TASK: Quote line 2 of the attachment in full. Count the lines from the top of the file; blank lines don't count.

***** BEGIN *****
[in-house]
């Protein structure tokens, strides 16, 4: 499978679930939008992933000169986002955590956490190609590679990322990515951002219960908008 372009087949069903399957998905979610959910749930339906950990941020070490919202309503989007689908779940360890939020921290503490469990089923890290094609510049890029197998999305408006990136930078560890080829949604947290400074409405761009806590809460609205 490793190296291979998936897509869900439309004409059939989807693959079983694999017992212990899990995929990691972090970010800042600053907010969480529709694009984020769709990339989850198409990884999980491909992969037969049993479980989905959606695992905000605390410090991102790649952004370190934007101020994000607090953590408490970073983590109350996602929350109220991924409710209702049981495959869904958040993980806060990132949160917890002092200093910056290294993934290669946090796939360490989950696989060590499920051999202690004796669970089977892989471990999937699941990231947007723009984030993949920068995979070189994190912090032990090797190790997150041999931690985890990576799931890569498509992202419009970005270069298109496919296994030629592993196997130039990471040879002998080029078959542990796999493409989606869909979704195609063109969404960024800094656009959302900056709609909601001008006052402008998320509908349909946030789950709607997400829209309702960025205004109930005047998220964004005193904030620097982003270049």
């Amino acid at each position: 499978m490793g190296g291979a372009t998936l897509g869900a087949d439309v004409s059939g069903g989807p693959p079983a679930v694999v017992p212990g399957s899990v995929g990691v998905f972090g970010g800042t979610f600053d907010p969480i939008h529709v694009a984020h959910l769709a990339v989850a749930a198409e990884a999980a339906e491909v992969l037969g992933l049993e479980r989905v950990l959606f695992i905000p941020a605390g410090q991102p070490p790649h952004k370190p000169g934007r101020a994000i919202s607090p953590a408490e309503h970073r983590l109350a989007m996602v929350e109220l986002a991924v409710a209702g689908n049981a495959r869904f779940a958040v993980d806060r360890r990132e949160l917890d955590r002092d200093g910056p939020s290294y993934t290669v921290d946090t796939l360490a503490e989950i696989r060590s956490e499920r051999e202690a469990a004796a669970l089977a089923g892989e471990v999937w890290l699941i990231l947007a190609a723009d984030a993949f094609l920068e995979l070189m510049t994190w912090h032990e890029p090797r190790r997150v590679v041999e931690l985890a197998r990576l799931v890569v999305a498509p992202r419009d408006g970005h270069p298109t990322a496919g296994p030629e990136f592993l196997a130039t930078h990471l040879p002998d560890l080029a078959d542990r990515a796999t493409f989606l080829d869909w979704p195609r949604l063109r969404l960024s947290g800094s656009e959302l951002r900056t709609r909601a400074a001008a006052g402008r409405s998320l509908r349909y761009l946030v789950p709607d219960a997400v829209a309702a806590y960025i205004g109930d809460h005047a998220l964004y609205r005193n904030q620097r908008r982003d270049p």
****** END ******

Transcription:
């Protein structure tokens, strides 16, 4: 499978679930939008992933000169986002955590956490190609590679990322990515951002219960908008 372009087949069903399957998905979610959910749930339906950990941020070490919202309503989007689908779940360890939020921290503490469990089923890290094609510049890029197998999305408006990136930078560890080829949604947290400074409405761009806590809460609205 490793190296291979998936897509869900439309004409059939989807693959079983694999017992212990899990995929990691972090970010800042600053907010969480529709694009984020769709990339989850198409990884999980491909992969037969049993479980989905959606695992905000605390410090991102790649952004370190934007101020994000607090953590408490970073983590109350996602929350109220991924409710209702049981495959869904958040993980806060990132949160917890002092200093910056290294993934290669946090796939360490989950696989060590499920051999202690004796669970089977892989471990999937699941990231947007723009984030993949920068995979070189994190912090032990090797190790997150041999931690985890990576799931890569498509992202419009970005270069298109496919296994030629592993196997130039990471040879002998080029078959542990796999493409989606869909979704195609063109969404960024800094656009959302900056709609909601001008006052402008998320509908349909946030789950709607997400829209309702960025205004109930005047998220964004005193904030620097982003270049």